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Full powers exchanged.
of Algiers, we, therefore, William Shaler and Isaac Chauncey, Commis sioners as aforesaid, do conclude the foregoing Treaty, and every Article and Clause therein contained, reserving the same, nevertheless, for the final ratification of the President of the United States of America, by and with the Advice and Consent of the Senate of the United States.
Definition of the extent of the common
right of fishing, &c. on the coast
of the British dominions in America.
Done in the Chancery of the Consulate General of the United States, in the City of Algiers, on the 23d day of December, in the year 1816, and of the Independence of the United States the forty-first.
Exception as to the Hudson Bay Company.
CONVENTION WITH GREAT BRITAIN. (a)
Oct. 20, 1818. The United States of America, and his Majesty the King of the United Kingdom of Great Britain and Ireland, desirous to cement the good understanding which happily subsists between them, have, for that purpose, named their respective Plenipotentiaries, that is to say: The President of the United States, on his part, has appointed Albert Gallatin, their Envoy Extraordinary and Minister Plenipotentiary to the court of France; and Richard Rush, their Envoy Extraordinary and Minister Plenipotentiary to the court of his Britannic Majesty: And his Majesty has appointed the right honourable Frederick John Robinson, Treasurer of his Majesty's Navy, and President of the Committee of Privy Council for Trade and Plantations; and Henry Goulburn, Esq., one of his Majesty's Under Secretaries of State: Who, after having exchanged their respective full powers, found to be in due and proper form, have agreed to and concluded the following articles:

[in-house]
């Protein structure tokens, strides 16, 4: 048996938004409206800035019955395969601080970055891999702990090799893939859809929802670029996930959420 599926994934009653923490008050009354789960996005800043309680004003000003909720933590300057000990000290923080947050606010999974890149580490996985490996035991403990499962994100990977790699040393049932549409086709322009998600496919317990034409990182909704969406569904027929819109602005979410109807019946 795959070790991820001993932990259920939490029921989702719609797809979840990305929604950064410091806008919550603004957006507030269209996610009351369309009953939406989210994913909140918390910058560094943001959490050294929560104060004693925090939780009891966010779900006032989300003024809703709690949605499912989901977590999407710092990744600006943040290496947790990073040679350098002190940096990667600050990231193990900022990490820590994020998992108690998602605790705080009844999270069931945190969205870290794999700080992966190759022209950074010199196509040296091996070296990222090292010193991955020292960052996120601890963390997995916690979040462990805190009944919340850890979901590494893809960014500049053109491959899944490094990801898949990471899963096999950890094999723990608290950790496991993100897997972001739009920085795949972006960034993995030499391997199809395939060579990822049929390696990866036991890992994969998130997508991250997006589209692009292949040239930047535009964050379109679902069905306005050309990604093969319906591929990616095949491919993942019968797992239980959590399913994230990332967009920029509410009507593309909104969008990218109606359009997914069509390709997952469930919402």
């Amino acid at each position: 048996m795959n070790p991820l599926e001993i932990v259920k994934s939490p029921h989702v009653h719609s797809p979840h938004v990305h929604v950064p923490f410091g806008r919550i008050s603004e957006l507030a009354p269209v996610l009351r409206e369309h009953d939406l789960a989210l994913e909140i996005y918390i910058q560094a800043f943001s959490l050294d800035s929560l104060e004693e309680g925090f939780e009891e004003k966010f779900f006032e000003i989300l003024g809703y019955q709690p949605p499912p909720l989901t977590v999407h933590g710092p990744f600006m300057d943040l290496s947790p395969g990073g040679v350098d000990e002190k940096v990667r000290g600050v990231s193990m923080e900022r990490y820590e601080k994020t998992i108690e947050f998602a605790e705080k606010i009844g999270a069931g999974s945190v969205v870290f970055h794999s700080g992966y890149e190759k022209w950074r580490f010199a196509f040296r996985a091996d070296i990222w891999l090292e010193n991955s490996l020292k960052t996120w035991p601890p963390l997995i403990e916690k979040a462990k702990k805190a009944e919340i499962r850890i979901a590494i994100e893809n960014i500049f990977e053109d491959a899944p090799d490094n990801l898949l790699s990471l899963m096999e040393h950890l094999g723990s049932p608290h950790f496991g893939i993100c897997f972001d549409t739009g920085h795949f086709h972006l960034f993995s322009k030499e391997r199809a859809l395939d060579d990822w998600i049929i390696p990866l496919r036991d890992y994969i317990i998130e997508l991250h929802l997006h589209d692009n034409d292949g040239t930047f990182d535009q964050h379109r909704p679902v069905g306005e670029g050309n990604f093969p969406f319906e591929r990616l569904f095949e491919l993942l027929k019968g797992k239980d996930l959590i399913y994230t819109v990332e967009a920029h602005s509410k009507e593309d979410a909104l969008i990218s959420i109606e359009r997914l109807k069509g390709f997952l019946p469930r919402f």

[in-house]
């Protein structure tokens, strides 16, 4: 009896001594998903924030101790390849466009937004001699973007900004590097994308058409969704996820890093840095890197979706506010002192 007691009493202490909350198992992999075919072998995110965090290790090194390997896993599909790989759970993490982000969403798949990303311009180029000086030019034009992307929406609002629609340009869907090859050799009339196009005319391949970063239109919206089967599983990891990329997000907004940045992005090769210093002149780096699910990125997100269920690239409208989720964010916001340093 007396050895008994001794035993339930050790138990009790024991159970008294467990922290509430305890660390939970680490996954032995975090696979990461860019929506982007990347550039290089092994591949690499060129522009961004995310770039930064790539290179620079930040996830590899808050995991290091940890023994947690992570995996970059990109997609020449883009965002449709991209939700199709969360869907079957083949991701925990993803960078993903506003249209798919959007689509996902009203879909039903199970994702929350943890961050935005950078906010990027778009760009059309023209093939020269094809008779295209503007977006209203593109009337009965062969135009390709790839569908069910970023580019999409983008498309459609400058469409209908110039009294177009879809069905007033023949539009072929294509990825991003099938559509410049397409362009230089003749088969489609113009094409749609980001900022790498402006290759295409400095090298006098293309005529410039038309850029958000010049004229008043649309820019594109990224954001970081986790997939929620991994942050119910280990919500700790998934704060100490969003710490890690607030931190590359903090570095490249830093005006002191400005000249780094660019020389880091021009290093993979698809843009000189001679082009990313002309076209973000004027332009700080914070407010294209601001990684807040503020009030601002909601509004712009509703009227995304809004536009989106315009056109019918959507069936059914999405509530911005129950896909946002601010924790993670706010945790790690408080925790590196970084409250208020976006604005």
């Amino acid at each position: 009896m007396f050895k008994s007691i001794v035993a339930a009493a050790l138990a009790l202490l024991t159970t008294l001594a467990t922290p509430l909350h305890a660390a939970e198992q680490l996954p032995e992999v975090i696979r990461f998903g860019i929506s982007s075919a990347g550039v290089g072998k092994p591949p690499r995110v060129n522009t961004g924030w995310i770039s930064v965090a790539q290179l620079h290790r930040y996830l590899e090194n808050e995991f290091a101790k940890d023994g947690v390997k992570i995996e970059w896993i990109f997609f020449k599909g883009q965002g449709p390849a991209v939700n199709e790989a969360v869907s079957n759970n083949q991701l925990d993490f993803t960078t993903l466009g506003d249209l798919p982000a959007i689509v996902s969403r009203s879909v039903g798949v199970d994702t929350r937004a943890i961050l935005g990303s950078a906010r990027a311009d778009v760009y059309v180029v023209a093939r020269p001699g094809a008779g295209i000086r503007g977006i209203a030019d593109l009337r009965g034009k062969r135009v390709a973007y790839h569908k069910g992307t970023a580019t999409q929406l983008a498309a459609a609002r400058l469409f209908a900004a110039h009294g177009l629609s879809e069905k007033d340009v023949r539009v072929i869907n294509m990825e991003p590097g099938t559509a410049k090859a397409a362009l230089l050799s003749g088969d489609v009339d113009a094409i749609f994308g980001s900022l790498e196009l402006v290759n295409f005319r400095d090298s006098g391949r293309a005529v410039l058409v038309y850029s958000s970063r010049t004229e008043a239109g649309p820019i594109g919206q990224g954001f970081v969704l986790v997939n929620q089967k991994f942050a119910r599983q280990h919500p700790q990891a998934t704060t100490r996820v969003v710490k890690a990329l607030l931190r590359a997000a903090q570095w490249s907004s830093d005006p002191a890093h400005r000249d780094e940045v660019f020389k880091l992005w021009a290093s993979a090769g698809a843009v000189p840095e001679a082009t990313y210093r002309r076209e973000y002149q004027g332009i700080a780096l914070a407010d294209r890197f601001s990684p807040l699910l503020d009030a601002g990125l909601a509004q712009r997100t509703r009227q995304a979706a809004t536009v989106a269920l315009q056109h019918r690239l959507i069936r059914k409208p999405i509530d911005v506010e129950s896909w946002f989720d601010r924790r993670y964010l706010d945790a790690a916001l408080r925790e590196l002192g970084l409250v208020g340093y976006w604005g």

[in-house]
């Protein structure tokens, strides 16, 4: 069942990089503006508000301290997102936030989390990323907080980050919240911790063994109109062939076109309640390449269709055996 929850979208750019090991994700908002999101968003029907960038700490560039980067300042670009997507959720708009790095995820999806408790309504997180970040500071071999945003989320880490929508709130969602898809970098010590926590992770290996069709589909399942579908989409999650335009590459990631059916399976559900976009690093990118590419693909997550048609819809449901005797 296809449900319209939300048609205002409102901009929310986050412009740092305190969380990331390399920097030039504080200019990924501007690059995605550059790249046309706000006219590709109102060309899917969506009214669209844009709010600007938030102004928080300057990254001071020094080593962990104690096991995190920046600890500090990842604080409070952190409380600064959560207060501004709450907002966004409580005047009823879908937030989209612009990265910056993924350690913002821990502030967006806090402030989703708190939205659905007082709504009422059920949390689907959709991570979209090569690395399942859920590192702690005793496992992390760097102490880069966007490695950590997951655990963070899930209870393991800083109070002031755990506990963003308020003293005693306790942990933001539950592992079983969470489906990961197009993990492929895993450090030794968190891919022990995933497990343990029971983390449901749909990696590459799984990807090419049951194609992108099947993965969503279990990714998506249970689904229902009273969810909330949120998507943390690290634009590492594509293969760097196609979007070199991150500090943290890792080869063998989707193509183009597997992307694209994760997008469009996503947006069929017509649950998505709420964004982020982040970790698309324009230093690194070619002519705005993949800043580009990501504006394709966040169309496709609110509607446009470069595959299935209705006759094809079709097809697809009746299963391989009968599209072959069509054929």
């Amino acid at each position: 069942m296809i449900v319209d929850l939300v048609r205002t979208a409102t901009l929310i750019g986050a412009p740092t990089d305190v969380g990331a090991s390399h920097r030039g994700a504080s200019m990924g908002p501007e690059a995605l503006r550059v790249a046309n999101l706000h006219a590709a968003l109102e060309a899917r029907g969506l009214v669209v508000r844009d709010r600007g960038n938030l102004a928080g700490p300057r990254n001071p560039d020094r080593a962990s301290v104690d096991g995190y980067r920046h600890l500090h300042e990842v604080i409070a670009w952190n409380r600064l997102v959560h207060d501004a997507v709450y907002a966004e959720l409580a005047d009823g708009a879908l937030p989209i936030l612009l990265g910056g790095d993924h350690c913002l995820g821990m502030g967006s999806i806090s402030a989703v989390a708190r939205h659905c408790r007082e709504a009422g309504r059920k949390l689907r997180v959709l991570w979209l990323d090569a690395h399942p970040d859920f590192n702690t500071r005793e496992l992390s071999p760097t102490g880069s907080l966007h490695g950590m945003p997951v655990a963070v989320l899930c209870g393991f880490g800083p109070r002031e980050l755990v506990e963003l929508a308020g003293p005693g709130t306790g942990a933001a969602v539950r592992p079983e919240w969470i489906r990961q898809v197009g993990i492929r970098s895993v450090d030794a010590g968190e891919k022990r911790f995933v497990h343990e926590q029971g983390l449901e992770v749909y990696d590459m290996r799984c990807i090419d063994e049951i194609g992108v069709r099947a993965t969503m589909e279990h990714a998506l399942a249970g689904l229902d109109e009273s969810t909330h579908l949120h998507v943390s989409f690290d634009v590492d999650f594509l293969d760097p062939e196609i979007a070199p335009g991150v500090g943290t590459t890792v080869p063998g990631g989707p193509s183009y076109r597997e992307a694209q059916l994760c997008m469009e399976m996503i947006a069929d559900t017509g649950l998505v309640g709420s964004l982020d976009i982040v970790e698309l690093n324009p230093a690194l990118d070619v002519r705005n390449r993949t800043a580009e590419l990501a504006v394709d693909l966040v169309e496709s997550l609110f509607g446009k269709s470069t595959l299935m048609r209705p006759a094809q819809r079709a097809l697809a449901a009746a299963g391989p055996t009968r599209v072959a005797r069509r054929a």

The signature of the Dey is stamped at
(L. s.) (L. S.)
WHEREAS differences have arisen respecting the liberty claimed by the United States, for the inhabitants thereof, to take, dry, and cure, fish, on certain coasts, bays, harbours, and creeks, of his Britannic Majesty's dominions in America, it is agreed between the high contracting parties, that the inhabitants of the said United States shall have, forever, in common with the subjects of his Britannic Majesty, the liberty to take fish of every kind on that part of the southern coast of Newfoundland, which extends from Cape Ray to the Rameau Islands, on the western and northern coast of Newfoundland, from the said Cape Ray to the Quirpon Islands, on the shores of the Magdalen Islands, and also on the coasts, bays, harbours, and creeks, from Mount Joly, on the southern coast of Labrador, to and through the Streights of Belleisle, and thence northwardly indefinitely along the coast, without prejudice, however, to any of the exclusive rights of the Hudson Bay Company: And that the American fishermen shall also have liberty, forever, to dry and cure fish in any of the unsettled bays, harbours, and creeks, of the southern part of the coast of Newfoundland, hereabove described, and
(a) See notes of the treaties and conventions between the United States and Great Britain, ante, page 54.